The story so far:
The forest was too dense to create echoes, so it must have come from the well. Yes, of course, an echo. Maybel was sure she heard a second sploosh. Looking down, she saw nothing but concentric ripples on the water’s surface. She cleaned her hands against her denim bosom before pinching a nickel from her pocket. Pennies were ideal for wishes, but this was the only coin she had.
“I wish...” she started, unsure what to wish for. Pebbles return?
Had she attended school, Maybel would’ve been in junior high. Her biology class might have informed her how dog corpses weren’t good for sanitary water. But her version of home schooling provided an altogether different education. Life experiences, mostly. You can dissect all the frogs and pig fetuses in the world, but until you watch your old pet lose a fight with a raccoon, you can’t appreciate how life works.
She turned her back to the stones and flipped Jefferson ’s profile (another useless fact her secondary education could have taught) over her shoulder, into the rock-walled chute. “I wish... I wish Poppa would stop hittin’ Momma.”
Satisfied with her plea, she licked her dry lips. The afternoon sun magnified her thirst, so she released the pulley that lowered the well’s bucket until it plummeted beneath the water.
Maybel cranked the handle. The rope grew taut, but the bucket never surfaced. Familiar with snags, she let go to allow the bucket to sink itself free. The rope didn’t slacken.
In the tiniest of voices, a girl whimpered, “Is anyone up there?”
Below, a young face squinted. Maybel grabbed the handle and wound vigorously. “Hold tight, I’ll git you out.”
A typical adolescent girl would have never had the upper body strength to reel in anything half this size, but working with livestock and lumber paid dividends. Within a minute, Maybel took the girl’s hands and freed her from the well, falling backwards and drenching the front of her clothes. “Are you okay?”
“My foot hurts.”
Maybel unlaced the girl’s Chuck Taylors as they traded names. Cassie Hunter, seven-and-a-half. She’d chased a rabbit in the woods and found herself lost. Last night, she found the well and stopped to sleep, hoping someone would find her. Sometime during the night, a monster woke her up – maybe it was a man, Cassie didn’t know. When she scrambled out of its grip, she tumbled into the well. Now she was cold, tired, and soaked to the bone.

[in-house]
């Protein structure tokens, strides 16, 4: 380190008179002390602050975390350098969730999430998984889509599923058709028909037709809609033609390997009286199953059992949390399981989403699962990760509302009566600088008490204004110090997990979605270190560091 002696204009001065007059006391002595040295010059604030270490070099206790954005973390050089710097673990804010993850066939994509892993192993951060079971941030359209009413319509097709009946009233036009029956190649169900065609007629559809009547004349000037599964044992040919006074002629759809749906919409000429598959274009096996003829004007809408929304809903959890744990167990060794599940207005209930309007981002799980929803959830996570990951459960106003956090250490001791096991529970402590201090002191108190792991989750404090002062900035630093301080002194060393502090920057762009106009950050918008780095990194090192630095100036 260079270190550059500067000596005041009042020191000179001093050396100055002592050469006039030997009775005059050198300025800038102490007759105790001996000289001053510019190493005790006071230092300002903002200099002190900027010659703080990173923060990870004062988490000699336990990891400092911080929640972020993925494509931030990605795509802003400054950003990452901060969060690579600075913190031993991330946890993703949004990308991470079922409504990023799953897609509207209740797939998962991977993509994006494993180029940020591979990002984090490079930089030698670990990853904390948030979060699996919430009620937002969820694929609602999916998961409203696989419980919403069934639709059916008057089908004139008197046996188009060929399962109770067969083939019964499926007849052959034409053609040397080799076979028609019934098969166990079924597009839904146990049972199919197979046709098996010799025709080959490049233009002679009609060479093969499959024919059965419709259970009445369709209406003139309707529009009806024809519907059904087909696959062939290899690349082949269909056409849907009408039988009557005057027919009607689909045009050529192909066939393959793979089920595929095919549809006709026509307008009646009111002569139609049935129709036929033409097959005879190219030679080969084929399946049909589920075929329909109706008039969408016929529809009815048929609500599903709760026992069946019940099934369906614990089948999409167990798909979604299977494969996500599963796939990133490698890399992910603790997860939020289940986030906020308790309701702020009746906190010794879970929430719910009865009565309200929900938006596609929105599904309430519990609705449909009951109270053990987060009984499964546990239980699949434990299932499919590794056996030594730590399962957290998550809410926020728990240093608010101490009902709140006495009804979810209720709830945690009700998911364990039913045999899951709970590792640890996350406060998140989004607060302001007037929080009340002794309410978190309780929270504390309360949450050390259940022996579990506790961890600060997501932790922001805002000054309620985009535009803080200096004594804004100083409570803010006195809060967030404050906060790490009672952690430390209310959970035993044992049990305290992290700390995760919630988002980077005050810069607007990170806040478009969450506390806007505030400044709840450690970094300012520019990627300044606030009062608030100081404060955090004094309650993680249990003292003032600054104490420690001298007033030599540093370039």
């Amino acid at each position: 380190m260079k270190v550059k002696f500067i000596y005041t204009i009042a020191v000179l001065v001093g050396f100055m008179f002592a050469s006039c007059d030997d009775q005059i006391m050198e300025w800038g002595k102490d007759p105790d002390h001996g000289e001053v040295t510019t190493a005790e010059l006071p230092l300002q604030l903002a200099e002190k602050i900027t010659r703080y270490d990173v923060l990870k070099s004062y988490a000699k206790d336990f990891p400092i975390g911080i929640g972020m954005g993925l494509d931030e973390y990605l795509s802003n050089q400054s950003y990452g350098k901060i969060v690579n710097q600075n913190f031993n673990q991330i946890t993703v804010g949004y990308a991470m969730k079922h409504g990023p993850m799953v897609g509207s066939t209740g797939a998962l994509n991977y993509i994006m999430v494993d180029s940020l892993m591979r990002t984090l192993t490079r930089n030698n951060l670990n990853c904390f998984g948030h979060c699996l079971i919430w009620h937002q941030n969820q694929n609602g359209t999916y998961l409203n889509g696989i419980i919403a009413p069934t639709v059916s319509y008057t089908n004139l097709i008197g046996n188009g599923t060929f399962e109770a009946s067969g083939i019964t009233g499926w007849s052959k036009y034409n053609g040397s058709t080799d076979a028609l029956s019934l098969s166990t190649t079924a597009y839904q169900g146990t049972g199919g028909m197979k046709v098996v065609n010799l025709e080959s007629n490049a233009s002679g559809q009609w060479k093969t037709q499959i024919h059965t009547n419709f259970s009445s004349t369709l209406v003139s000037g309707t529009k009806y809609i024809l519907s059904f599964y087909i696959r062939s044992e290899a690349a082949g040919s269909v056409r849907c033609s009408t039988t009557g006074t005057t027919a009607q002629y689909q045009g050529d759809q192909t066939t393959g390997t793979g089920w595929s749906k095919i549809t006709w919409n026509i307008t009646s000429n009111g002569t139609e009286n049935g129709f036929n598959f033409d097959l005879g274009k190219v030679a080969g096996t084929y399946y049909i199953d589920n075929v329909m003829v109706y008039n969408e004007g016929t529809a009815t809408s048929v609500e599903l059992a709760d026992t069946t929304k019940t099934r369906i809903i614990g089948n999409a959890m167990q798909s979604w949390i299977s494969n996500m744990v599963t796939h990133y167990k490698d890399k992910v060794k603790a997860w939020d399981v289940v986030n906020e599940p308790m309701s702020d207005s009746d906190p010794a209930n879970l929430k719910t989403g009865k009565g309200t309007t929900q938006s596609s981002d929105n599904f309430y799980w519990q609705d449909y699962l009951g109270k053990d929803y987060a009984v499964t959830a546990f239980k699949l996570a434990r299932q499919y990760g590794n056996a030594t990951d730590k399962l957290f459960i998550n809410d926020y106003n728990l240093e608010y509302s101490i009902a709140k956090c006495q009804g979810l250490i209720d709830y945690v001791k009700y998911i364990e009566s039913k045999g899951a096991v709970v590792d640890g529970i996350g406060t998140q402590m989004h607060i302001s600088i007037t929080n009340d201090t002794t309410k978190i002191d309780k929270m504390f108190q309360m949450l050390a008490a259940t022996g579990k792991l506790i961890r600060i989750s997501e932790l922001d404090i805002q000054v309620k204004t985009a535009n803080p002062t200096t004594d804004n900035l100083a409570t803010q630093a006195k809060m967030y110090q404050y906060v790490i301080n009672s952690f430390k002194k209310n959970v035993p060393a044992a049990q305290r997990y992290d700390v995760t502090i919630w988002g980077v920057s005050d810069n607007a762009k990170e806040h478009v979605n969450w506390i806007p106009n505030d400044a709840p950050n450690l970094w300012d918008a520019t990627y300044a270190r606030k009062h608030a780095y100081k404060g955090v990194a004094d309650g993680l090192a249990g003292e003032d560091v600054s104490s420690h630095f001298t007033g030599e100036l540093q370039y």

Cassie winced as Maybel examined her tender skin which would have been far more wrinkled if not for the swelling. “Let’s git you home,” Maybel promised.
Maybel piggybacked Cassie along the path towards the family’s shack. There was no computer or telephone, but at the very least, Momma could give better attention to Cassie’s injury. Somewhere along the trail, Cassie fell limp, exhausted. Maybel caught her balance before either girl hit the dirt, then she carried Cassie chest to chest the rest of the way. She couldn’t discern whose heart was beating faster.
As they passed the outhouse, a breeze swayed the shack door open. Less substantial than a log cabin, Maybel could hear anything from any of the three rooms. No one else was home. She carried Cassie through the kitchen and her parents’ room, then laid her on her mattress and covered her with her quilt. Backtracking to the kitchen, she opened the icebox. An inch of tea in a dirty plastic pitcher, two open beer bottles, a handful of ketchup packets, and the skinned remains of the raccoon which Poppa dutifully shot after it had killed Pebbles (only then could he get a clean shot, so he claimed).
Maybel poured herself the tea and returned to her room to find Cassie curled into the fetal position, eyes pressed shut, whimpering, “No more! Please! No more!”
Motherly instinct took over as Maybel brushed the younger girl’s hair back from her brow and comforted her with soothing coos.
Feverish, Cassie sprang up in the bed, unintentionally head butting Maybel and splitting her lip. “It’s here! It followed us here!”
“What is?” Maybel asked.
Before Cassie could answer, they both heard scratching on the door. Probably another raccoon, Maybel thought. Until she heard Momma screaming.